Her cousin’s newest gown was gold and trimmed with blackwork embroidery. The neck opening was filled in with a linen partlet, and a ribbon sash was secured at Sorcha’s slender waist. Her ash-brown hair clustered in short curls around her oval face, the same face that currently studied Ceana from head to toe.
“Mother had this gown made for me. I think ʼtis rather fitting for the occasion. Wouldnae ye say?”
Anna huffed. “I’d say ye—”
“Aye.ʼTis quite lovely.”
Sorcha glared at Anna. “Ye two will nae ruin this for me. Do ye hear me?”
“Ruin this for ye?” Anna’s voice went up a notch. “If nae for my father, there would be naught—”
Na can an còrr! Tha sin gu leòr!Say no more! That is enough! “Good heavens, child. I can hear all of ye from across the hall. There is nay need for these constant squabbles.” Aunt Marta placed silvery locks of hair behind her ear and then smoothed her red skirts. She was a petite woman with a square chin and a wide mouth that looked large for such a small frame.
“Our guest has departed. Take your leave and wash your sleeve,” she said, wrapping her fingers around the gold fabric of Sorcha’s dress.
“I donna see any dirt on Sorcha’s dress.”
Aunt Marta raised her hands to Anna’s cheeks. “Och, lassie. I know her dress isnae soiled. Sorcha is going to find out which suitor will take her to wife.”
“My apologies, but I donna understand.”
“ʼTisnae your fault that your mother didnae teach ye such things.” Aunt Marta lowered her arms and gave Anna a patient smile. “ʼTis said that if a maiden travels to a south-running stream, to a ford where the dead and the living cross, she’s to wash her sleeve in the water. When she returns home, she’s to hang the garment in front of the fire and keep a careful eye. If Sorcha watches closely, she’ll see the apparition of her future husband when he comes to turn the wet cloth.”
Anna’s jaw dropped. “Ye’re jesting with me.”
“Oh, on the contrary, I’m quite serious, my dear. That’s exactly how I knew I was destined to wed your Uncle John. Now that’s enough of this quarreling, all of ye. I’ve heard enough to last the rest of my days.” Aunt Marta turned on her heel as Sorcha rested her gaze on Ceana.
“Let me make something clear to the both of ye,” their cousin said. “I will wed the most powerful laird in the Highlands to benefit our clan because I am the laird’s daughter. My marriage will bring with it alliances and prosperity for many generations to come. So the two of ye better nae do anything foolish. And if ye continue to put obstacles in my path, I’ll nae only remove them, I’ll remove the both of ye.”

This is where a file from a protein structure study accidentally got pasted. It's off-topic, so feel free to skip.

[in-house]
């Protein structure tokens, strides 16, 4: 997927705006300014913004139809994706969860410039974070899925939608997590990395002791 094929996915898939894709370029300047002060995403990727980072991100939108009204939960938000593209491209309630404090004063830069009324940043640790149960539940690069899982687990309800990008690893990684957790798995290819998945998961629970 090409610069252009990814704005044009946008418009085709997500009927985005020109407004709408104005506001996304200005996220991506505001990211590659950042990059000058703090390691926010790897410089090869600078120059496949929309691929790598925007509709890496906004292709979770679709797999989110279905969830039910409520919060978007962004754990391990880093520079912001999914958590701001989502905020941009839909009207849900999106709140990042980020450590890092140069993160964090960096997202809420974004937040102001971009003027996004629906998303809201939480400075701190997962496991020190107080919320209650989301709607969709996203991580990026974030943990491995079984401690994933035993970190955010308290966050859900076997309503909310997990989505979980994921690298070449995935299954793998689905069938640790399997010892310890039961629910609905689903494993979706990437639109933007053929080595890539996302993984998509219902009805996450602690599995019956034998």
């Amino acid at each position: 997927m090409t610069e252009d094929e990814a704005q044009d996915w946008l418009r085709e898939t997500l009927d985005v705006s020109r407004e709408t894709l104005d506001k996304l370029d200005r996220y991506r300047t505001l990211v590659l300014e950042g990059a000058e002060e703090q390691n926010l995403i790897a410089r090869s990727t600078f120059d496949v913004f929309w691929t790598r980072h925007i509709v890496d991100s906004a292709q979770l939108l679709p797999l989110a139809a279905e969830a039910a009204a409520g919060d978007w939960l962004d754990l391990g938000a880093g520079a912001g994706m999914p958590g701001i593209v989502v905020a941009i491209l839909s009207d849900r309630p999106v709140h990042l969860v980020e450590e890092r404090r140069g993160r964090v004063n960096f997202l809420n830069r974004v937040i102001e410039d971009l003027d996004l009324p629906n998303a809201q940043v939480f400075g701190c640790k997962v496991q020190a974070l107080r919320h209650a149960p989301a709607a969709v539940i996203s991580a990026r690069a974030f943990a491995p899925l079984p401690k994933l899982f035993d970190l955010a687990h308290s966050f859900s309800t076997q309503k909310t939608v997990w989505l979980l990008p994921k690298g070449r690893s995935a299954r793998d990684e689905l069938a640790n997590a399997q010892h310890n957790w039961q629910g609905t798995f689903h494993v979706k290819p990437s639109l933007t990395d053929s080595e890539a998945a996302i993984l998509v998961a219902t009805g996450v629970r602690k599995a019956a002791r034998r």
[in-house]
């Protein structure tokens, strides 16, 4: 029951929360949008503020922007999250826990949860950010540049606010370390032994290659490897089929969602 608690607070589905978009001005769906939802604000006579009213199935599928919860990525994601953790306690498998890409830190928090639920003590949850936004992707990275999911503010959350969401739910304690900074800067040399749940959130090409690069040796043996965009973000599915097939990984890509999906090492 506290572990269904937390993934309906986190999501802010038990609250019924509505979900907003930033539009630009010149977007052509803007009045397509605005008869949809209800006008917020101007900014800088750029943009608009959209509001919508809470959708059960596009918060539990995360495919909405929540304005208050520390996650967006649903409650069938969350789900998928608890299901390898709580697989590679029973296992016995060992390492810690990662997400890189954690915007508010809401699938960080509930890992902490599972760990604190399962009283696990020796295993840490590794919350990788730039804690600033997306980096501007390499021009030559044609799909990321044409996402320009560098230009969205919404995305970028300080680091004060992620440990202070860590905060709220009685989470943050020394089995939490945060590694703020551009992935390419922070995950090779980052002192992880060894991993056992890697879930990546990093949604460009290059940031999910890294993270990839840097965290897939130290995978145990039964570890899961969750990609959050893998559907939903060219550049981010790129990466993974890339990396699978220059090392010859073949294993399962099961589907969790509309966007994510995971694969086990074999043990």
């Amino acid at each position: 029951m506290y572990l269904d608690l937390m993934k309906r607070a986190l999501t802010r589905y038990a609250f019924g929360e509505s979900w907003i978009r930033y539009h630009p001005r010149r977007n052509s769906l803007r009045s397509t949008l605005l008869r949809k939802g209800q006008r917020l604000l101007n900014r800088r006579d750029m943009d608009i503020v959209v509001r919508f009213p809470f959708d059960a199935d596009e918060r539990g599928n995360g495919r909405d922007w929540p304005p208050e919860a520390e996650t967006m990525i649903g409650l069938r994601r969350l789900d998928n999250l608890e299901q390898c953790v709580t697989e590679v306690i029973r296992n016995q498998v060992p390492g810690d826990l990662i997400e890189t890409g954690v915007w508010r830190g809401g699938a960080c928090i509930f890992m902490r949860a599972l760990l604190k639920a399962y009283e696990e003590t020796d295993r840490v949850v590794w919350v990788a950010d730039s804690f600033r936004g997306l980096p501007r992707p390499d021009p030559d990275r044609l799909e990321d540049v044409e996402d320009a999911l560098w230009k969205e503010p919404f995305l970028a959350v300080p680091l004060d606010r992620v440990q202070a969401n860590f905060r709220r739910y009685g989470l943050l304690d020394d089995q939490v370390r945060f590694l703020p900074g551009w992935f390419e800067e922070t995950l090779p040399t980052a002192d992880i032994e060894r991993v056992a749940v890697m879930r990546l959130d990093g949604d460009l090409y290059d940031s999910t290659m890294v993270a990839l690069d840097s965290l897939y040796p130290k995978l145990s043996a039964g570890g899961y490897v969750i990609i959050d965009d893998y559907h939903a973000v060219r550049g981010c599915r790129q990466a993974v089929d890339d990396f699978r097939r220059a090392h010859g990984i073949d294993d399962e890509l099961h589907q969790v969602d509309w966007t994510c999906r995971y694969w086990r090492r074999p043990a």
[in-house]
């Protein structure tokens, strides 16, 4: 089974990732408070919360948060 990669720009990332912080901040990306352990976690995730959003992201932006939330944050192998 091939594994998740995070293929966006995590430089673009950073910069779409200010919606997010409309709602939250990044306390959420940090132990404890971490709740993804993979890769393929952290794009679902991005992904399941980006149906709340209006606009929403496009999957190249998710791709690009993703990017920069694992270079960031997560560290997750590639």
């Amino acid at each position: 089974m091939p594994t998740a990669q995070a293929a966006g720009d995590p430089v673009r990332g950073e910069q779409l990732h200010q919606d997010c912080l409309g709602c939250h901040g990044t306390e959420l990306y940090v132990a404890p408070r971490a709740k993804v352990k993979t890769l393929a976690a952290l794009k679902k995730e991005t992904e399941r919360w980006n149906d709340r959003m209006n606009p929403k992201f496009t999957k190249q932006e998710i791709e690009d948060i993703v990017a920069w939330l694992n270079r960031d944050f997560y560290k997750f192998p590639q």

As Sorcha waved her hand in a dismissive gesture and bristled off, Anna poked her elbow into Ceana’s arm. “What are we going to do about her?”
“I donna know, but if she doesnae mind her words, I’m going to throttle her.”
“I’m glad to hear it because frankly, I’ve been fretting over ye lately, Sister. Ye’ve put up with Sorcha’s vile behavior long enough. I’m relieved to see ye still have some of Father’s tenacity within ye.”
Ceana lifted a brow. “Father? I assure ye that I am my mother’s daughter. Ye donna remember all the times Mother put Uncle John in his place when he disagreed with the decisions Father had made for the clan?”
“Uncle John? Nay. When?”
“ʼTisnae important. What is important is that ye continue with your studies. There is nay greater gift than the gift of knowledge.”

Ceana lit the candles in her bedchamber, donned her nightrail, and drew back the heavy curtains to see moonlight shining through the slit in the stone wall. Leaning closer, she looked through the hole. The moon was full and high in the night sky.
She sat on the bed and pulled out her journal from under the feather mattress. As she opened the page to the entry she’d made from the evening before, she sighed. Sorcha was two years younger than Ceana and only a year older than Anna. So why were Uncle John and Aunt Marta arranging a marriage for Sorcha now? Her cousin had said the words herself. She was the laird’s daughter. It didn’t matter how old Ceana was because her father was dead. She was no longer the laird’s daughter. That right now belonged to Sorcha, a fact she wouldn’t let Ceana forget any time soon.
Glancing down at her journal, Ceana didn’t see any words on the page. That revelation came as no surprise. She knew she’d never be able to pen a single word this eve. She closed the book and placed it on the bed. Bringing her knees to her chest, she rested her chin on top and closed her eyes.
Fuirich mionaid.” Wait a moment. “I refuse to let Sorcha plague me. ʼTis madness.” Ceana flew to her feet, donned her slippers, grabbed her cloak from the corner chair, and bolted out the door. She needed air and would not permit herself to be suffocated by her own dire thoughts.
Making her way through the halls of the castle, she saw that the main torches were extinguished, but a few remained lit to guide her. She knew the servants had retired to their chambers long ago. As she was passing the wall where her father’s portrait used to hang, she scoffed at her Uncle John’s likeness that now hung in its place. Becoming even more incensed, she walked with long, purposeful strides. She couldn’t reach her destination soon enough.
She climbed the narrow, winding steps to the parapet. It was engulfed in blackness, which suited her darkened mood fine. The only reason she didn’t fall and break her neck was because she placed her hands on the stone walls at each side to guide her. When she reached the top of the stairs, she opened the door.
Ceana stood in the same spot she always did, and the moon was so bright that it illuminated her father’s lands. She could even see the shadows of the tree line in the distance. The moon cast an eerie glow across the moors, as if the veil was thin between this world and the next. That was the moment she realized that she’d heard enough of Aunt Marta’s constant ramblings about specters and the fae. She whipped her head to the right as the sound of a sword scraped against the wall.